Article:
It’s a gorgeous sunny day in San Francisco – where’s that fabled fog?? I’m sporting the already-ubiquitous free red tote bag and lanyard as I stroll between the hotels in and around Union Square downtown. This my first AAR/SBL and yes — it is a BIG conference. I’m being remarkably restrained in the book exhibit although there’s lots to drool over (I was tweeting some of the more notable titles, feel free to follow my conference tweets @tonahangen, and the conference hashtag is #sblaar).
Saturday morning I headed over to the session sponsored by the Mormon Studies Consultation. Colleen McDannell was presiding (really, that’s the way it’s printed in the AAR program) over a session on “Mormon Women and Modernity.” The modernity part wasn’t really evident – all four papers were concerned with either contemporary practice, lived religion, or history of the very recent past. It looked like a panel of graduate student papers, primarily concerned with exploring aspects of Mormon women’s boundary negotiations written by young non-LDS scholars.
Ann Duncan (Goucher College), in “The Mommy Wars, Mormonism, and the ‘Choices’ of American Motherhood” discussed a study she’d conducted among active Mormon women about their family planning decisions and parenting, and noted a remarkable lack of distress, angst or cognitive dissonance about those choices. In the end of her paper she argued that there needs to be room in feminist discourse to accommodate the experiences of women like these who are clearly choosing a traditional paths – in line with Catherine Brekus’s notion that female agency shouldn’t be only defined in terms of resistance, rebellion, and subversion of dominant paradigms but also supporting, building, and reinforcing those paradigms.
Jennifer Meredith (University of Utah) presented a paper that in the program was titled “Western Pioneer Mythos in the Negotiation of Mormon Feminism and Faith,” but was really a historical narrative of the founding of MERA (Mormons for the ERA) by Sonia Johnson and the role of writing — specifically the writing of poetry — as therapy and community-building within the Mormon feminist movement of the mid 1970s. The “pioneer” part was that Johnson and her fellow MERA members drew on both the rhetoric and the example of the Women’s Exponent writers from the pioneer era (it may be something of a misnomer for her to call the late 19th century the time of the Mormon pioneers, but I’ll grant some leeway there for a newcomer to Mormon Studies) in the way they built their movement and articulated it as an inheritor of an older womanist heritage.
Jill Peterfeso (University of North Carolina), in “Scripting, Performing, Testifying: Giving Faithful ‘Seximony’ through the Mormon Vagina Monologues” explored a few of the 18 monologues from a 2001 Sunstone session that frankly explored women’s sex and sexuality through personal narrative. Peterfeso argued that the session participants’ narratives boldly resisted, but in the end could not be disentangled from, specifically Mormon practices including giving testimony and receiving personal revelation.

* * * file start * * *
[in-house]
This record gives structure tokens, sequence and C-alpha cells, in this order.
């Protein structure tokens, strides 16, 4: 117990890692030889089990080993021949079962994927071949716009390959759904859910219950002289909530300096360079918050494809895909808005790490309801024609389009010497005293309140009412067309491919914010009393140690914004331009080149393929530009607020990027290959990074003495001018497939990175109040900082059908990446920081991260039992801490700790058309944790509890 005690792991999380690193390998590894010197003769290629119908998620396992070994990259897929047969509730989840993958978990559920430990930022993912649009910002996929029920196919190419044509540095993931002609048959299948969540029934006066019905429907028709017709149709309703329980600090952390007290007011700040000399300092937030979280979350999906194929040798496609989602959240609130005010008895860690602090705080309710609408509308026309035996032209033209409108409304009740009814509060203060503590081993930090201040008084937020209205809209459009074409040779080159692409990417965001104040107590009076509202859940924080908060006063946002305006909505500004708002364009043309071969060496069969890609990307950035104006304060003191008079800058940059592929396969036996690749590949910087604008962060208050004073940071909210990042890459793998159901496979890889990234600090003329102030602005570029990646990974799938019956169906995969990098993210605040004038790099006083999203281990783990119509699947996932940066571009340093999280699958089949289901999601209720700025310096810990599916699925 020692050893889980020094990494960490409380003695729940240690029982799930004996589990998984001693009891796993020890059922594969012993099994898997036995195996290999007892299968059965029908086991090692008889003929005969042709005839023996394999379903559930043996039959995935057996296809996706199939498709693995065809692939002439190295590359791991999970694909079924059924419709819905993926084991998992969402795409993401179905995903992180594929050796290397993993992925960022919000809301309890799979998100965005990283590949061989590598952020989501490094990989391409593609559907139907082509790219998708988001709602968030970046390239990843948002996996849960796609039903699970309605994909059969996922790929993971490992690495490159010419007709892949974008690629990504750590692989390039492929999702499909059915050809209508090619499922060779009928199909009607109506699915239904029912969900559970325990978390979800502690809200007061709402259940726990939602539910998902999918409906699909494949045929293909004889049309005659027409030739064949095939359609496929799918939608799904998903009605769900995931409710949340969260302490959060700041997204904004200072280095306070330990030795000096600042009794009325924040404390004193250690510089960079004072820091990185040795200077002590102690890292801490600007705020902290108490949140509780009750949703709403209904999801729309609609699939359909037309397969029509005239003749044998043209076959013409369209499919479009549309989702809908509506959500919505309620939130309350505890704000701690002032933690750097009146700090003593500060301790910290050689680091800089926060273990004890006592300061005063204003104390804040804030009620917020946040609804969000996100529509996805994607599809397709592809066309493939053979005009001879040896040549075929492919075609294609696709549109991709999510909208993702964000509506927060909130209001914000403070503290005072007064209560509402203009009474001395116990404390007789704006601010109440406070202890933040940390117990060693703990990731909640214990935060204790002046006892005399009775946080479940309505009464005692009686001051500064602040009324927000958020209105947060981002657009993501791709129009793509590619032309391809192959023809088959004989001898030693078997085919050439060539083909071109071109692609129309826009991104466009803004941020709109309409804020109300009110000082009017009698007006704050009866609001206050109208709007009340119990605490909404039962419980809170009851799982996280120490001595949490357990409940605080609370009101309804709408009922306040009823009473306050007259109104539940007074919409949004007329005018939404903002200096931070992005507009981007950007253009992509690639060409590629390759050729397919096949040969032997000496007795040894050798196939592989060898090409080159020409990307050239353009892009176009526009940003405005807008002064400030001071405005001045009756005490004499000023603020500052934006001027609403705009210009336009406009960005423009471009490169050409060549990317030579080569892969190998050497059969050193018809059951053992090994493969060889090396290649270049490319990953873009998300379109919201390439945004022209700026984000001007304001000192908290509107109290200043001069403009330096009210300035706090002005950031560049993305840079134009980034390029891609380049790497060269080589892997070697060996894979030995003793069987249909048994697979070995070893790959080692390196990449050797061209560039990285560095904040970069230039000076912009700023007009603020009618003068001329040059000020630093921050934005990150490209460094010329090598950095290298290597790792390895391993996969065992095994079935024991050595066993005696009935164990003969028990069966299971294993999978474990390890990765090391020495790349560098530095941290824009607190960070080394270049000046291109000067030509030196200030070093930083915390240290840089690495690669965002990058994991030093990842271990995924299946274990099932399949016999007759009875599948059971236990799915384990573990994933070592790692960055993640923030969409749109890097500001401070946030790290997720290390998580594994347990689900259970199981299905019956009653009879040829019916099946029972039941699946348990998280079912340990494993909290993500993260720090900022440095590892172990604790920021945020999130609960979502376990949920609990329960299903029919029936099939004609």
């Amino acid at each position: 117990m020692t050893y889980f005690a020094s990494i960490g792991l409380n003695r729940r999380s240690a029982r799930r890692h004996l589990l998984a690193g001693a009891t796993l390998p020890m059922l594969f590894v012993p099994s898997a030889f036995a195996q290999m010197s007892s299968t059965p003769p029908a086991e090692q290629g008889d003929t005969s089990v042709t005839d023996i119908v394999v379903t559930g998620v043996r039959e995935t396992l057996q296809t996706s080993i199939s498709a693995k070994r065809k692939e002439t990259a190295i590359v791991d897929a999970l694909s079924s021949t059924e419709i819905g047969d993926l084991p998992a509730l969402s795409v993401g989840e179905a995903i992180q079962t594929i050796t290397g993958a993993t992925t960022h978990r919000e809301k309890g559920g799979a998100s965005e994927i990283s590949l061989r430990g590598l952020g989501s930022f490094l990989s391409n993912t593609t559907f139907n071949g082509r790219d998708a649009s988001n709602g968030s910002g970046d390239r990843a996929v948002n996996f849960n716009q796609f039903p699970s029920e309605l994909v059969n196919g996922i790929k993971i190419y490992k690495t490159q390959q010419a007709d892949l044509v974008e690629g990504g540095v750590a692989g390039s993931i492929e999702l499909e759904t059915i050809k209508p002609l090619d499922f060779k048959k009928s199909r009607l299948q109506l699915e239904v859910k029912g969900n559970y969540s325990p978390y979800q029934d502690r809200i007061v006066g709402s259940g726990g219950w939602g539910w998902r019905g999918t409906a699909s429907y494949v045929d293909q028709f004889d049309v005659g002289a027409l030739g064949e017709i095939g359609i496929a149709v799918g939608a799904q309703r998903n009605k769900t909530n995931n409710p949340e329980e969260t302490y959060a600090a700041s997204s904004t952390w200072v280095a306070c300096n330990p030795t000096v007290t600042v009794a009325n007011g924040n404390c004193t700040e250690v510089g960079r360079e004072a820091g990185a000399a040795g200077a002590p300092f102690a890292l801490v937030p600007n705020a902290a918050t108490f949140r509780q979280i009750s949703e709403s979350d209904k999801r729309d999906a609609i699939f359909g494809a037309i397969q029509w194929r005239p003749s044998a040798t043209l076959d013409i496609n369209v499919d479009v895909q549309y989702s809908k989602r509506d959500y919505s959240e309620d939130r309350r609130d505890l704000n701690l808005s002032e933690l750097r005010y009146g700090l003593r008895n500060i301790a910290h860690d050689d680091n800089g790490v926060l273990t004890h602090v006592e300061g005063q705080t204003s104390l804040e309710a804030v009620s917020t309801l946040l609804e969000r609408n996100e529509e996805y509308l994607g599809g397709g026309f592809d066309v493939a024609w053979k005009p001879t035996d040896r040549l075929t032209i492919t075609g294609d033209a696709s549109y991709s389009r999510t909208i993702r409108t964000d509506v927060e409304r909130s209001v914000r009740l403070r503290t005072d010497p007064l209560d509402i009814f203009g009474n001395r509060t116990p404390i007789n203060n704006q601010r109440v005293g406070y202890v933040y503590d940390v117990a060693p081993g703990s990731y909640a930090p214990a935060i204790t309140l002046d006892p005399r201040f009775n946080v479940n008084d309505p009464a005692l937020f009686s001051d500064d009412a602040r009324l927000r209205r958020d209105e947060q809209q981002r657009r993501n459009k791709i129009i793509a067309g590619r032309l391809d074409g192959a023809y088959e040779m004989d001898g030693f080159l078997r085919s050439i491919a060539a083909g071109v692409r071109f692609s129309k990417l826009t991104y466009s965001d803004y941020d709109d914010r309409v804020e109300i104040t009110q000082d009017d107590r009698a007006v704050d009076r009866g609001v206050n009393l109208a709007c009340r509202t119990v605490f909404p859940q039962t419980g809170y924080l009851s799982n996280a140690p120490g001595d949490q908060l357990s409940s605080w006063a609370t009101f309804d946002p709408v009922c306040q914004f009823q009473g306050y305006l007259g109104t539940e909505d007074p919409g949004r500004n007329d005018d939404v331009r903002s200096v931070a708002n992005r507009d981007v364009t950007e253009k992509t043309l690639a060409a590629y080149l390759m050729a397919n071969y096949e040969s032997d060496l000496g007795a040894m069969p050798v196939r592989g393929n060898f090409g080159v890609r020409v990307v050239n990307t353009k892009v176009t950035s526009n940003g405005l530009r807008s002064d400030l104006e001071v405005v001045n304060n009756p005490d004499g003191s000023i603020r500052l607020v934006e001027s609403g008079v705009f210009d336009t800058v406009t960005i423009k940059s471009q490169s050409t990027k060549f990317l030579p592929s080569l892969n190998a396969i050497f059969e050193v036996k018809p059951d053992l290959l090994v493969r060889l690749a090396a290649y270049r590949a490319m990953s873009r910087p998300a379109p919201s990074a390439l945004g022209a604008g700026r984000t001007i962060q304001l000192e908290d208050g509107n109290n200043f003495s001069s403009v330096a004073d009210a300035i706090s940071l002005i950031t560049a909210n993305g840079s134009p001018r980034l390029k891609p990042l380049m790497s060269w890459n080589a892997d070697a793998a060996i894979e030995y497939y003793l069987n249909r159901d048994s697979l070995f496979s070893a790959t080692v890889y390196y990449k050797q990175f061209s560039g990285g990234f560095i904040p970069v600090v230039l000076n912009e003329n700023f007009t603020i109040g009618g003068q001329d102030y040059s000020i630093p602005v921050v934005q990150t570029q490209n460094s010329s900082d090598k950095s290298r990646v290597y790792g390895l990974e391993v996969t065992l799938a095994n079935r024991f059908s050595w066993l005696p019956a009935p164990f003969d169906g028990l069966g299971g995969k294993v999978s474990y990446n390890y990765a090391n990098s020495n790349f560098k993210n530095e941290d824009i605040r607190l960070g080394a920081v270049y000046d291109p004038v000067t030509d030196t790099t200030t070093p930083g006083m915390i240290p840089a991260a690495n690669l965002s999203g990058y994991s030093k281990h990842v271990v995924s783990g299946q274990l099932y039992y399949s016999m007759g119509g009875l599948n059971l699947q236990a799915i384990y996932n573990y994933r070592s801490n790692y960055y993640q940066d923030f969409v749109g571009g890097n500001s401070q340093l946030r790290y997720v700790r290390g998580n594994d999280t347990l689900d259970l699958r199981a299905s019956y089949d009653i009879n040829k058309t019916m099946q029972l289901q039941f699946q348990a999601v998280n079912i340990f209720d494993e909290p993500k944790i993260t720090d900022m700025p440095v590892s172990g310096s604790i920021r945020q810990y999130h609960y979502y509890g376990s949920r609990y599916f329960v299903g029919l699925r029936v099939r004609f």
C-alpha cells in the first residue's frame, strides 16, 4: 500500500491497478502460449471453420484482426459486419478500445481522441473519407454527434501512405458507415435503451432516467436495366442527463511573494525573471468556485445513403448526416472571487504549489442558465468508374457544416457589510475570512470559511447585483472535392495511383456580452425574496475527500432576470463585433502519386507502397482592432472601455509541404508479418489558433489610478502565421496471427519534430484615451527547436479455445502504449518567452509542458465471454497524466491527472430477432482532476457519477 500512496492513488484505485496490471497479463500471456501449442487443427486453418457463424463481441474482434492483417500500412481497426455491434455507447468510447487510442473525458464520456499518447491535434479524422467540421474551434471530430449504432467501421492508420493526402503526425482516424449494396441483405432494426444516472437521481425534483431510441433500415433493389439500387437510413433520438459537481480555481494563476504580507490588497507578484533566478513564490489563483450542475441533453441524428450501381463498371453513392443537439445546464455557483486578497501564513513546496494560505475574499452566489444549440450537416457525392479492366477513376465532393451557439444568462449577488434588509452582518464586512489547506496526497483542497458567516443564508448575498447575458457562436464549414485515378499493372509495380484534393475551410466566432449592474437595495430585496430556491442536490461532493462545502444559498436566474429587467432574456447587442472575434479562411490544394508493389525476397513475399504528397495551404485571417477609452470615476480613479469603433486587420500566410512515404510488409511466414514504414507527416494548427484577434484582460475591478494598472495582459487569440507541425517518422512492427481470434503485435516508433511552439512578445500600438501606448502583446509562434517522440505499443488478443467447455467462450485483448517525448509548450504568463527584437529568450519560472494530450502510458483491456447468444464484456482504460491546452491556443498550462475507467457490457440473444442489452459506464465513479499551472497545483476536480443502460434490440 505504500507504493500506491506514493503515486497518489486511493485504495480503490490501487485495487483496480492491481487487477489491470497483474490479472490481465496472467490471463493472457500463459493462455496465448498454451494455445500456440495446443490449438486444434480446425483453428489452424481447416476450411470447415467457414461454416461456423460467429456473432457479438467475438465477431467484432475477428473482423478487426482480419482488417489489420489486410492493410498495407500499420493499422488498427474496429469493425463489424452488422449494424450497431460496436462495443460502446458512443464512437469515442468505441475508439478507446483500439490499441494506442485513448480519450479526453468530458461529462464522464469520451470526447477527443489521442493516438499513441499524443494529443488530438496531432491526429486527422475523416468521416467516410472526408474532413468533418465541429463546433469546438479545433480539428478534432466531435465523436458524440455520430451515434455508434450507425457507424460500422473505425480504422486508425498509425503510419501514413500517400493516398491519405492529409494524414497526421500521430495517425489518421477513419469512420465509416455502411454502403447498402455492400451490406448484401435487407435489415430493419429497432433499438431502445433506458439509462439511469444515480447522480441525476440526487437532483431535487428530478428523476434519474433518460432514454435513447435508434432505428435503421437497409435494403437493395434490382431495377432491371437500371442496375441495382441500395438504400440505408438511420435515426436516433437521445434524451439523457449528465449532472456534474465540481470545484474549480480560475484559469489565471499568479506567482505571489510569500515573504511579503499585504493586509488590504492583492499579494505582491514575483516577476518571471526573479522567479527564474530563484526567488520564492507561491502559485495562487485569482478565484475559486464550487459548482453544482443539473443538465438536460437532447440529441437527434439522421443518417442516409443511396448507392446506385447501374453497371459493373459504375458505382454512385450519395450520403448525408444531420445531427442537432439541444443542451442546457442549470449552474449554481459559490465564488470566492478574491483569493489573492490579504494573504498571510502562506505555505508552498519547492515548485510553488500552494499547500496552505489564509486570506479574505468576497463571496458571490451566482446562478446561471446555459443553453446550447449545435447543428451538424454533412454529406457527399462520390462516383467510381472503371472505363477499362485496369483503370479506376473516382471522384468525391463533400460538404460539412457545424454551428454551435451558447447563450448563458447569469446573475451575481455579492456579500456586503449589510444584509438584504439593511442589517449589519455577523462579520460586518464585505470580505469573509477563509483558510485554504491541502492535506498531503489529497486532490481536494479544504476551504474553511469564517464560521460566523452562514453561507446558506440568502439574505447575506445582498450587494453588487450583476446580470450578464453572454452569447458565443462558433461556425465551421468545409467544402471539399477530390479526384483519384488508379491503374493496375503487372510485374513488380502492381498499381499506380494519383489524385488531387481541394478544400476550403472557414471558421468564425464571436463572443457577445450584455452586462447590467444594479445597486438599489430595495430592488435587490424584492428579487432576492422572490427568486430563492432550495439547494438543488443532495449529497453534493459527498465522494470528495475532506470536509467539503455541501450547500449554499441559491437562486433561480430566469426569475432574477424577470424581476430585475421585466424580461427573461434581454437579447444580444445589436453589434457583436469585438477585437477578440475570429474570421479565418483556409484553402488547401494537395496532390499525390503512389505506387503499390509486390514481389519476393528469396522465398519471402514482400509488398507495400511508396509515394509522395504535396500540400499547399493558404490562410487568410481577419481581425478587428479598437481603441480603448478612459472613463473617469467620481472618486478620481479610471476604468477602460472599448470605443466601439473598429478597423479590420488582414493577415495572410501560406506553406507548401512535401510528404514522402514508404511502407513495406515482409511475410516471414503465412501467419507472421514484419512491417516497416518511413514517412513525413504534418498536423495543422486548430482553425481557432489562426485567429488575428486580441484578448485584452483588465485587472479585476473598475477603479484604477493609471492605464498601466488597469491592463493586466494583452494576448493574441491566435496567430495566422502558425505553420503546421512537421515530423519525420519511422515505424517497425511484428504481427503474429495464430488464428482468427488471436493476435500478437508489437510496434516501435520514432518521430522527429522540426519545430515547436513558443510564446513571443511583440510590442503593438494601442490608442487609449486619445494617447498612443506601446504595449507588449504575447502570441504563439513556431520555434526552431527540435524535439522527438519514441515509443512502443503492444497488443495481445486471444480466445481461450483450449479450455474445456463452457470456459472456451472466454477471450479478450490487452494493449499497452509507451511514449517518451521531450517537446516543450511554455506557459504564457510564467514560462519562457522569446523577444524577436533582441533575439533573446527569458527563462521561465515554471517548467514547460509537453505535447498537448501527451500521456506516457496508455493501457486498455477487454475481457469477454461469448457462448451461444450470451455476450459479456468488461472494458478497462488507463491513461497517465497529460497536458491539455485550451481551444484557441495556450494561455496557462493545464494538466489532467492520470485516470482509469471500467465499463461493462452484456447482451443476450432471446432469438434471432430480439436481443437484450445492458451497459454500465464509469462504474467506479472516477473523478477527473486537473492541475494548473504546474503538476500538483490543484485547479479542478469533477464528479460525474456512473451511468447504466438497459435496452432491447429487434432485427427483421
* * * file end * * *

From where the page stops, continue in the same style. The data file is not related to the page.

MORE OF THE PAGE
Lastly, Doe Daughtry (Arizona State University) profiled 2 women in Arizona Mormon “secondary markets” (I wasn’t sure what she meant by that term) who have syncretized aspects of New Age and paganism with their Mormon identities, including channeling, tarot card reading, and other heterodox practices, sparked by an interest in the esoteric teachings of the documentary film “What the Bleep Do We Know?” and a book/study group that sounds like nothing I’d ever heard of in a Relief Society.
All four papers contained a lot of vivid, local detail, but none of them successfully linked these compelling transgressive or boundary-breaking/boundary-making women with larger trends either in Mormonism or in American religion, so I was delighted to see that the respondent was R. Marie Griffith, director of the Danforth Center Center on Religion and Politics at Washington University of St Louis. She did the four presenters a great service by noting the strengths of the presentations and — more importantly — also noting that the arguments being made weren’t particularly innovative or new and should be better situated in the existing secondary and theoretical literature. “Women’s agency,” she noted, “has long been located in diverse conservative religious traditions in the US and around the world,” she noted, and so the fact that Mormon women do the same is not that surprising. The panel did the lab science equivalent of replicating known results rather than making pioneering new discoveries — a criticism I felt was dead on. She pushed each of them to be more precise and connect their work to larger discourses in the history of American religion and in religious studies more generally. It was deftly done; I felt like giving her a standing ovation.
Ideas that came up in the comments: (I wasn’t taking notes, so this is impressionistic)
–in the same way that we have to be precise about multiple feminisms, so we should also be precise about the multiple patriarchies they challenge
–should the 2 papers which observed Mormon women asserting themselves without negative consequences (both of which dealt with Mormon women now) be contrasted against the 2 papers in which Mormon women were generating friction with Church hierarchy (in the 1970s, and in the early 2000s) by suggesting that there has been in very recent times an increasing openness and space given for Mormon individual expression, exhibited e.g. by the “I’m a Mormon” campaign and that this needs to be understood in context of changing Mormon history since the period of 1970s/1980s when gender, family and patriarchy were much more problematic fields for contention?
Other attendees – please weigh in with what you heard & thought. I’m off to find some Asian noodles for lunch. Red bag here, over and out.